Under normal conditions, feeling stressed can be a healthy and helpful bodily reaction, giving us a heightened sense of awareness and the extra energy needed to help us cope with a given situation. However, an extended stressful situation or the constant pressure to perform can sometimes be crippling, overwhelming the nervous system and leading to adrenal exhaustion, especially acute or chronic illnesses. Chronic inflammatory conditions such as inflammatory bowel diseases (Crohn’s, IBS), arthritis (rheumatoid or osteoarthritis), diabetes, weight gain, and many others will put constant demands on cortisol production and eventually exhaust the adrenal stress response system.
Because cortisol levels are a good predictor of the stress response in most individuals, measuring cortisol levels is a common tool to assess what level and type of stress you are experiencing. When cortisol levels are very low, it is a sign of adrenal exhaustion or burnout. When cortisol levels are very high it may mean there is an uncontrolled acute stressor present (chronic inflammation) or that the feedback loops that should be lowering cortisol are not functioning properly.
Cortisol can be measured from blood, urine or saliva samples. At Whole Body Health, salivary testing is commonly used and an extremely accurate method of testing function of the hormonal system. The saliva test measures the active hormones only, rather than the inactive hormones. The active hormones can also be measured by a blood test but this test is extremely expensive. In a saliva test, samples are collected 4 times throughout a “normal” day: once upon rising, once in the mid-late morning, once in the afternoon and once before bedtime. The lab will evaluate total levels of active cortisol and the proper diurnal rhythm. The lab will also measure additional hormones such as DHEA, melatonin (in the bedtime sample) and sometimes even testosterone and estrogens. These other hormone levels can help define certain related conditions to help us define a better approach to care.
There are three stages of adrenal exhaustion: early/acute adrenal stress (stage 1), mid-phase adrenal fatigue (stage 2), and late phase (stage 3) adrenal fatigue. Each of these stages affects the body in different ways by creating an imbalance in hormone production, blood sugar handling, disruption of sleep/wake cycles, increased frequency in muscle and joint injuries, and the likelihood of illness in varying degrees.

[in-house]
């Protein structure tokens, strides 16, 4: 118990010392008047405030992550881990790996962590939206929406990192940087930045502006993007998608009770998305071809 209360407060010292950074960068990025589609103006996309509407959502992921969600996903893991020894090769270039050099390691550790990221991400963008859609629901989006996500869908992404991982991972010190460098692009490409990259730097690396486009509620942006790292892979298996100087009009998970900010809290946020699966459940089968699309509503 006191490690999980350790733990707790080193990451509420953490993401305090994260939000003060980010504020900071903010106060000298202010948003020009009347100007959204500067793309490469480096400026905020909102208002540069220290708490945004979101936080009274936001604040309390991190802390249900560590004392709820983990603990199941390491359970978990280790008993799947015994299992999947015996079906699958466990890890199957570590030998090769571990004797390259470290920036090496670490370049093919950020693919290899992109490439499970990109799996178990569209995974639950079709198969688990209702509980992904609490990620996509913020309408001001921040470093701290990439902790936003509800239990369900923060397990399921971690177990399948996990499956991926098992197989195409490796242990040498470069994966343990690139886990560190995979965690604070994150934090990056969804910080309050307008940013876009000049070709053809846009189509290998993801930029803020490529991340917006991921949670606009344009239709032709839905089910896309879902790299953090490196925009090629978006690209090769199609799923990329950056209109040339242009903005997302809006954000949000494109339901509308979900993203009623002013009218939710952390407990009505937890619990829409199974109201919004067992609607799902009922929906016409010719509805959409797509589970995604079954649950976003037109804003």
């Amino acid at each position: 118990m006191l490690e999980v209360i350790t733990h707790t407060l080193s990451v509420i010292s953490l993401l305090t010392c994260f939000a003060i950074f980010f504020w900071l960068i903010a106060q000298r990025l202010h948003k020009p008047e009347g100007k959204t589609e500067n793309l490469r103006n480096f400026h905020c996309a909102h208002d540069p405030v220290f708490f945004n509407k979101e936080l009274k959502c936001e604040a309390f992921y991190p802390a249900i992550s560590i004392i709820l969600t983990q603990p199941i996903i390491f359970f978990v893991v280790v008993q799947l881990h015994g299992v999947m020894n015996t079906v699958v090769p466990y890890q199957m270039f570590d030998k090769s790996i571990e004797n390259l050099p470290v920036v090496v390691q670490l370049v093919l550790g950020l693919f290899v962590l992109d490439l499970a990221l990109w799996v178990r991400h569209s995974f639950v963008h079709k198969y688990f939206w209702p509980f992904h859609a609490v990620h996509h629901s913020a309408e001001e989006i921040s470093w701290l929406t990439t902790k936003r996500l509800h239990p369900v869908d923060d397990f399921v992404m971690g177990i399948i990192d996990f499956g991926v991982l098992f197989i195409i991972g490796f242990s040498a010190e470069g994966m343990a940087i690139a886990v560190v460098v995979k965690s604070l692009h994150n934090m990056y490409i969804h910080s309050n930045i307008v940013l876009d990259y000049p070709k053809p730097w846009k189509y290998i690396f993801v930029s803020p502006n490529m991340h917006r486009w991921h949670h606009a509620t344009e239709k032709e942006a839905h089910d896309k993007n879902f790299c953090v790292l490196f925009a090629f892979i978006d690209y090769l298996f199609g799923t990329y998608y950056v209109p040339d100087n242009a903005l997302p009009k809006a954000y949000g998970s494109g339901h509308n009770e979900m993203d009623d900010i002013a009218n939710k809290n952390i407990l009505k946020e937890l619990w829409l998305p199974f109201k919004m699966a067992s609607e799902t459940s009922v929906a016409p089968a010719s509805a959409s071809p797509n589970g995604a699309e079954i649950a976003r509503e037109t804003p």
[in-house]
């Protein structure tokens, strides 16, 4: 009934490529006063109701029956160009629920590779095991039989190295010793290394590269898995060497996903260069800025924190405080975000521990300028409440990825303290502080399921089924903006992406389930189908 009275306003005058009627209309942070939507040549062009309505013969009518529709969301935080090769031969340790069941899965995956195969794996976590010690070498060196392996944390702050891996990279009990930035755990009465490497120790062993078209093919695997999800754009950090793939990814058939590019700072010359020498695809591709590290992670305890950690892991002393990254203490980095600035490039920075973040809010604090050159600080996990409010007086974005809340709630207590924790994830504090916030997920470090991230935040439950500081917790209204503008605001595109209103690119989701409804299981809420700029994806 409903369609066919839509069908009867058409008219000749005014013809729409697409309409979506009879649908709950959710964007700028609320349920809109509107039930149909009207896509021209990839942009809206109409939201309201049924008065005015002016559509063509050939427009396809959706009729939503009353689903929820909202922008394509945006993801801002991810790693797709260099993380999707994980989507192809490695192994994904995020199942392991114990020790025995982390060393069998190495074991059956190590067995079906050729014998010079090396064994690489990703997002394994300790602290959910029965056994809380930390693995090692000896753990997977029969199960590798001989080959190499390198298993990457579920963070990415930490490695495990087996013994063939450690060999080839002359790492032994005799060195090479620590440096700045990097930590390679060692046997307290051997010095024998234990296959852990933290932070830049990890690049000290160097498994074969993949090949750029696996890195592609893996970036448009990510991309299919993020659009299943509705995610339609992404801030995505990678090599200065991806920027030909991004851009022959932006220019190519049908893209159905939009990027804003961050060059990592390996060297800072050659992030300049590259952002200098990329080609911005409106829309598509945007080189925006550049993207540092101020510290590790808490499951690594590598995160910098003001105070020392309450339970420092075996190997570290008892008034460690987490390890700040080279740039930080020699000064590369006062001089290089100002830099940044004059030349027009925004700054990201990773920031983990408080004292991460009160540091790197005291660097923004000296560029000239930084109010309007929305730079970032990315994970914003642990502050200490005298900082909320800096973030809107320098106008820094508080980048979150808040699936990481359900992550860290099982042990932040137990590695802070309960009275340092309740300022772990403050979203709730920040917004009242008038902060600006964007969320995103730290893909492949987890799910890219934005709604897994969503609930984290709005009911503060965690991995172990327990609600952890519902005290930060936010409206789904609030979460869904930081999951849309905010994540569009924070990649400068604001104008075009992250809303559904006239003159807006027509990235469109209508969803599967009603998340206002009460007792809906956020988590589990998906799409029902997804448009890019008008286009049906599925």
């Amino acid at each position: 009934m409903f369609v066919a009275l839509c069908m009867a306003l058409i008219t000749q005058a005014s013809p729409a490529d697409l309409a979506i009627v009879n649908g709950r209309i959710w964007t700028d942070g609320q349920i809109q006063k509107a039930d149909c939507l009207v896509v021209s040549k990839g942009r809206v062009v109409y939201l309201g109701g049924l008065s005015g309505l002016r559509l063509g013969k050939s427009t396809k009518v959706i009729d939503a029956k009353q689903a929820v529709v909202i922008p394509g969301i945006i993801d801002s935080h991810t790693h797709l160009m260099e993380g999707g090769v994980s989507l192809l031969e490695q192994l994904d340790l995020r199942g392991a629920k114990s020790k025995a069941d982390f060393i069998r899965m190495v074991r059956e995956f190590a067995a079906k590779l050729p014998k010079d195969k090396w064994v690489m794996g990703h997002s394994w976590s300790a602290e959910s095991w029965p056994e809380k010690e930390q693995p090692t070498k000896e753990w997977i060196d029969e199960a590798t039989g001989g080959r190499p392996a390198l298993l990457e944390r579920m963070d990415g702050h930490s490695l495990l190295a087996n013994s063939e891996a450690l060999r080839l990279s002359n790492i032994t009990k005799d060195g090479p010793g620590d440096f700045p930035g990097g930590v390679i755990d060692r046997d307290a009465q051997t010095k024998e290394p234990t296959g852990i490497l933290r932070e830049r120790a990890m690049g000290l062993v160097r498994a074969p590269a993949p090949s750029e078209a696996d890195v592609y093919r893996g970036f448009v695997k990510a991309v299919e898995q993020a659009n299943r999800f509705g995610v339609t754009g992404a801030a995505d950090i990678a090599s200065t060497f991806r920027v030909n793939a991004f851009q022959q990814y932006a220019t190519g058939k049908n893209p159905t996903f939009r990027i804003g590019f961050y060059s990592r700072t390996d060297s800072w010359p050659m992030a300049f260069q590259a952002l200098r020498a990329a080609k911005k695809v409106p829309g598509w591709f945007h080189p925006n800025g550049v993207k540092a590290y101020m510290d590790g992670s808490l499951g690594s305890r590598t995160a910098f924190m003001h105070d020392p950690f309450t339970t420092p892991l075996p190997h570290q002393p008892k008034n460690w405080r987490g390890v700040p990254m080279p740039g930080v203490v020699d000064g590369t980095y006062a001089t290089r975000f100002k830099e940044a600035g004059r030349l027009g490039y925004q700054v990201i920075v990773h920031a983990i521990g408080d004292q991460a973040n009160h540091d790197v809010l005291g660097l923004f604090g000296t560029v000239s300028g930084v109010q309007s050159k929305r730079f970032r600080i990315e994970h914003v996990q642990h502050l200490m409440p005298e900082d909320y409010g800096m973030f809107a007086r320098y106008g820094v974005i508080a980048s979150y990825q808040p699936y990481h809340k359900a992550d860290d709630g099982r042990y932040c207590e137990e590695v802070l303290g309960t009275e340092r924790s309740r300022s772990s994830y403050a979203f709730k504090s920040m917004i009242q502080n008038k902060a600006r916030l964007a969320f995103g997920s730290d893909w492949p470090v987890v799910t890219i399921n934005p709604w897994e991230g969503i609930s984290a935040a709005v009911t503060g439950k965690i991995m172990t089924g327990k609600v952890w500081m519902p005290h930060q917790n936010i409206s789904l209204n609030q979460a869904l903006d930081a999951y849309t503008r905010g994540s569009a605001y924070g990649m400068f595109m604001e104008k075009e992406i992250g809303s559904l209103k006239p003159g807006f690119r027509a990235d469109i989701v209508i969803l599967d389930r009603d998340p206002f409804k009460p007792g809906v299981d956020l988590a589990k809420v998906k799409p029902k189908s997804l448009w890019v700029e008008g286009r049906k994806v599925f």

3 Adrenal Stress Levels
Early/Acute Adrenal Stress
Sometimes called “The Alarm Reaction” or being “wired,” this is a response to current demanding stressful situations that are causing high amounts of cortisol production without adequate feedback reduction. These individuals may lack an adequate diurnal rhythm as well. Acute adrenal stress will eventually suppress important immune functions and will often result in increased risk of sickness.
Mid-Phase Adrenal Fatigue
This condition can be the result of adjustments to an ongoing acute adrenal stress condition or the accumulation of years of mild stress without adequate relaxation and recuperation. These individuals may have cortisol levels within the normal range but either lacks proper circadian rhythm or have reduced levels of DHEA.
Late Phase Adrenal Fatigue
This is often called “burnout” or adrenal exhaustion. This condition typically has low or very low cortisol levels (Addison’s disease is the complete loss of cortisol production). These individuals are easily overwhelmed by any stress and find that even simple tasks become burdensome.
Through a process of physical examination, health history, lifestyle assessment and functional testing, Dr. Jeff Ulery can find out what level of stress or fatigue you are currently experiencing and develop recommendations so you can experience renewal and a healthy, balanced, more fulfilling life!
For more on understanding the science behind adrenal stress response, click HERE.